Jieyichang Historic Restaurant (街役場古蹟餐坊)
Add: No. 500, Zhongzheng Rd., Xinhua Dist., Tainan City (台南市新化區中正路500號)
Tel: (06) 590-5599
Hours: 11am~10pm; Closed Mon.
Website: www.1934.com.tw (Chinese)
Tainan's Anping District is without question one of the city's finest, with mazes of streets and alleys clustered with traditional low-roofed red-brick buildings that are, unfortunately, much a thing of the past in other cities on the island.
It's only fitting, then, that traditional art is preserved in these buildings too. While handicrafts can be expensive, if you're on the lookout for some characterful souvenirs that don't break the bank, you could do a lot worse than visiting Lufu Creative Industries.
This store sells handmade scented sachets – embroidered silk pouches filled with fragrant herbs and spices, traditionally said to ward off evil spirits and disease – and charm bags – flat, purse-like packets containing a piece of Buddhist or Daoist scripture, some semi-precious stones, or a lucky coin, designed to bring the bearer good fortune, protection, or wealth.
The items are made by a small and dedicated staff right in the shop, and come in a variety of patterns, ranging from traditional flowers and Chinese characters to more flamboyant caricatures of local folk deities and talismanic emblems such as peanuts, lions, and auspicious fruit. Prices start at around NT$40 (a bargain considering each sachet takes at least 3 hours to make) and top at around NT$350 for the most intricate.
Lufu Creative Industries (鹿府文創商店)
Add: No. 5, Ln. 70, Yanping St., Anping Dist., Tainan City (台南市安平區延平街70巷5號)
Tel: (06) 221-3811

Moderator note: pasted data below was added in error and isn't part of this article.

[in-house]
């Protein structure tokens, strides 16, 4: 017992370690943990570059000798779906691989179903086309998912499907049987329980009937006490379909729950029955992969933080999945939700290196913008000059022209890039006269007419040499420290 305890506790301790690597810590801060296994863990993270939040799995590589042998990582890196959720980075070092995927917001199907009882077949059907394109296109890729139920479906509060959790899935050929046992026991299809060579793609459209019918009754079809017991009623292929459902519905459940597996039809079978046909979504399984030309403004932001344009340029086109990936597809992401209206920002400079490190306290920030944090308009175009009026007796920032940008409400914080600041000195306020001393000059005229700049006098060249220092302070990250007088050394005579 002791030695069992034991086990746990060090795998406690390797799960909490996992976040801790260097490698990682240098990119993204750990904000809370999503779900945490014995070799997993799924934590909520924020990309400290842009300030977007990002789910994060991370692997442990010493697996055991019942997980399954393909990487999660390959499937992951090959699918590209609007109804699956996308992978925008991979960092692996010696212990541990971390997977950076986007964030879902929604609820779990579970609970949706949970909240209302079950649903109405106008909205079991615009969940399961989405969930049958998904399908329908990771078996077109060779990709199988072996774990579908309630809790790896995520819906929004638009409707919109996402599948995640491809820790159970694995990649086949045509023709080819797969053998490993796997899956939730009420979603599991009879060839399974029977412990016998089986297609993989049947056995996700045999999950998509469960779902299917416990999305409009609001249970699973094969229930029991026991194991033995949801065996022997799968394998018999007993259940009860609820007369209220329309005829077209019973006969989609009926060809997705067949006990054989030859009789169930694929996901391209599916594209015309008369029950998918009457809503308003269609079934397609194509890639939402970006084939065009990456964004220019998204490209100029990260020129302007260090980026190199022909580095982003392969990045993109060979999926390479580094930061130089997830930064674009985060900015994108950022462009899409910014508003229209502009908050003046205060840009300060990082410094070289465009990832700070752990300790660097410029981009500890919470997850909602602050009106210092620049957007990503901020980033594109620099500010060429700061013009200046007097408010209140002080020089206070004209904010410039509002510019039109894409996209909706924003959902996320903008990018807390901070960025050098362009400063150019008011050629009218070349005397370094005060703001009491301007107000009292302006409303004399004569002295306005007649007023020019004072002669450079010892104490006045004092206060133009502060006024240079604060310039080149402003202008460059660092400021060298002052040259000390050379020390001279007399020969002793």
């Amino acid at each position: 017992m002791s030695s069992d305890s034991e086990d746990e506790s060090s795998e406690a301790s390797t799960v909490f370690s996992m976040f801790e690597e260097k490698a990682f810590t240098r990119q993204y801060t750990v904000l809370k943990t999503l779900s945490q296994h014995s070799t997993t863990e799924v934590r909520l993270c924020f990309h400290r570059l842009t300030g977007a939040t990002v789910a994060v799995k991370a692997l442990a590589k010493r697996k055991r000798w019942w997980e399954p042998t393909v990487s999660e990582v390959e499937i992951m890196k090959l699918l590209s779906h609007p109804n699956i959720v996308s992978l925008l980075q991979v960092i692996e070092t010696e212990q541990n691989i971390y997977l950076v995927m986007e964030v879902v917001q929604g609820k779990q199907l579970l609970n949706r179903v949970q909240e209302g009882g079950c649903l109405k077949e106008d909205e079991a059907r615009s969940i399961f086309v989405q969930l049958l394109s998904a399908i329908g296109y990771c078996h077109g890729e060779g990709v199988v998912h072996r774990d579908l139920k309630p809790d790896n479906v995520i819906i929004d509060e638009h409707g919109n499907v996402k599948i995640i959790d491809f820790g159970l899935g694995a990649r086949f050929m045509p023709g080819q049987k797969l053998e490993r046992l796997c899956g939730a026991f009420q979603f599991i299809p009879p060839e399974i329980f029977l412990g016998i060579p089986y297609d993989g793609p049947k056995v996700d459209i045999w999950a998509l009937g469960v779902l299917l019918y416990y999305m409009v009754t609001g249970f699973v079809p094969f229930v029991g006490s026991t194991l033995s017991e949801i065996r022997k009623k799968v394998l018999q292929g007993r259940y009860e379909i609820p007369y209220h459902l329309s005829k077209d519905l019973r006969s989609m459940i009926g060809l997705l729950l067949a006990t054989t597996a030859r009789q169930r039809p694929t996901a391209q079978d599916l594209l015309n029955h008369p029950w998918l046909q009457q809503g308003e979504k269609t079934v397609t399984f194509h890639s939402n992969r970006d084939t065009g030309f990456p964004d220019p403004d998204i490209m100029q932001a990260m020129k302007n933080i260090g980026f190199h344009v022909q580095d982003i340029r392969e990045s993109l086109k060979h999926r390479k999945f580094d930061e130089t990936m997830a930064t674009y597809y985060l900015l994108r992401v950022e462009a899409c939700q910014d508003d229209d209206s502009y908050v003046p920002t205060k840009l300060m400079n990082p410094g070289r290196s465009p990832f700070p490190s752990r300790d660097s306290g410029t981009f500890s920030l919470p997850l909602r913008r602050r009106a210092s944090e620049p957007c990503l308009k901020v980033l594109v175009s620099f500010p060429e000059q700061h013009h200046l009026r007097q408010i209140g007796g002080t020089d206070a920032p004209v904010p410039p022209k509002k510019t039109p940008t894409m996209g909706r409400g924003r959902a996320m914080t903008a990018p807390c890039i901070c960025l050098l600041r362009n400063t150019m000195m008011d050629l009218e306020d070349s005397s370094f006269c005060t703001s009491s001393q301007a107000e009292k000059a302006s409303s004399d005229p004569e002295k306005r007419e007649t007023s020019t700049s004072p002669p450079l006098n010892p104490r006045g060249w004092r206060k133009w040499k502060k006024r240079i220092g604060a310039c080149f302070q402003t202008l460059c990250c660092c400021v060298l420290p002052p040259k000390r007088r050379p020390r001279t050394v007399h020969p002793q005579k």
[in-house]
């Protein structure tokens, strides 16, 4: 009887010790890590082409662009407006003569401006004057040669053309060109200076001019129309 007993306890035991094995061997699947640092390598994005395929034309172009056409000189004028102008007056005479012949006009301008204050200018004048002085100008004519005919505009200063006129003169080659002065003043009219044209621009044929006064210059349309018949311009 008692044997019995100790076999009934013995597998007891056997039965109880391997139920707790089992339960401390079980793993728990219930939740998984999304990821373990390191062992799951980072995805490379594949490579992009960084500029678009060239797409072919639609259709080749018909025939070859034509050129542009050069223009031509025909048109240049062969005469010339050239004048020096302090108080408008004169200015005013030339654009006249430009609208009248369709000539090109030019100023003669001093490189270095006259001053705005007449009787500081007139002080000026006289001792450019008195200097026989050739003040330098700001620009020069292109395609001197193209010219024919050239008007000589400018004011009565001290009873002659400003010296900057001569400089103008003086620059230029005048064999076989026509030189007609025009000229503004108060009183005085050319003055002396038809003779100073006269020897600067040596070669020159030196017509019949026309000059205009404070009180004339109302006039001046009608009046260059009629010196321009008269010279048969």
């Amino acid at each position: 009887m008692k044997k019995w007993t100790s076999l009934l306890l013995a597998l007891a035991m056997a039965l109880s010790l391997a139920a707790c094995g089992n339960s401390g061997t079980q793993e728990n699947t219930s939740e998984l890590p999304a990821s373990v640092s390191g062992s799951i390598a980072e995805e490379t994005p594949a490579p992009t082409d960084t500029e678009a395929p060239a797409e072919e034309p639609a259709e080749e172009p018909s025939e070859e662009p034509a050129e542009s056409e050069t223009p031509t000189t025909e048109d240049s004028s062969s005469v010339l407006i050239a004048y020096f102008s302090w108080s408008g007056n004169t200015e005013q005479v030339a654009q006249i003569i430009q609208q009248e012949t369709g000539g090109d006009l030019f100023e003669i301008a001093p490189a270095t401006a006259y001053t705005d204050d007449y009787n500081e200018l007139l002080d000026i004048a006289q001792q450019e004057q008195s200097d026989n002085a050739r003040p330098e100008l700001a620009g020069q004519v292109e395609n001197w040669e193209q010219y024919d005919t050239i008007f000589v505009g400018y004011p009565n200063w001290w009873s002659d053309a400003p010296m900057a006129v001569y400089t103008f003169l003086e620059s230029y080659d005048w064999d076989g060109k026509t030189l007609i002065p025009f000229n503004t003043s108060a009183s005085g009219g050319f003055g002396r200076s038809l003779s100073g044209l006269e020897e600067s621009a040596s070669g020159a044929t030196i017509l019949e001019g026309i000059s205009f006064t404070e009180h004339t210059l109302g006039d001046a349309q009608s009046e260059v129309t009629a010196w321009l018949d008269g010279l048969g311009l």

Website: www.lufu.tw (Chinese)
If you're heading back into the center of Tainan for the evening, a pleasant place to end the day is the Blueprint Culture and Creative Park (the “blueprint” in question is a three-dimensional optical illusion on the east side of the park, which fools the eye into mistaking a solid wall for an architectural blueprint).
The park, which opened in December 2015, was created by renovating a set of old dormitories – that once housed employees of the local judiciary – as a way to both preserve the buildings and make the assets financially viable.
The area is particularly lovely after sunset, the shop windows lit up and the artwork that adorns the walls brightly illuminated. The stores that are housed here are a mixture of cultural and commercial – selling everything from luxury pet products to artisanal stationery.
Indeed, one of the most interesting shops in the complex is Juzhen Taiwan, which sells postcards, prints, and maps inspired by Taiwan’s past. The shop's general manager – Qiu Tian-zhi – is a fount of local knowledge, and certainly worth striking up a conversation with. One particularly lovely set of products that Qiu likes to introduce is a collection of thin metal bookmarks shaped to resemble the patterned wrought-iron window bars that you'll see on many of Tainan's old buildings. Walk through the little streets and alleys, Qiu tells visitors; you'll see them. The beauty of Tainan is everywhere.
Blueprint Culture and Creative Park (藍晒圖文創園區)
Add: No. 2, Ln. 689, Sec. 1, Ximen Rd., South Dist., Tainan City (臺南市南區西門路一段689巷2號)
Tel: (06) 222-7195
Hours: 1pm~8pm; Closed Tues.
English and Chinese
|Xinhua Township Office||新化鎮公所|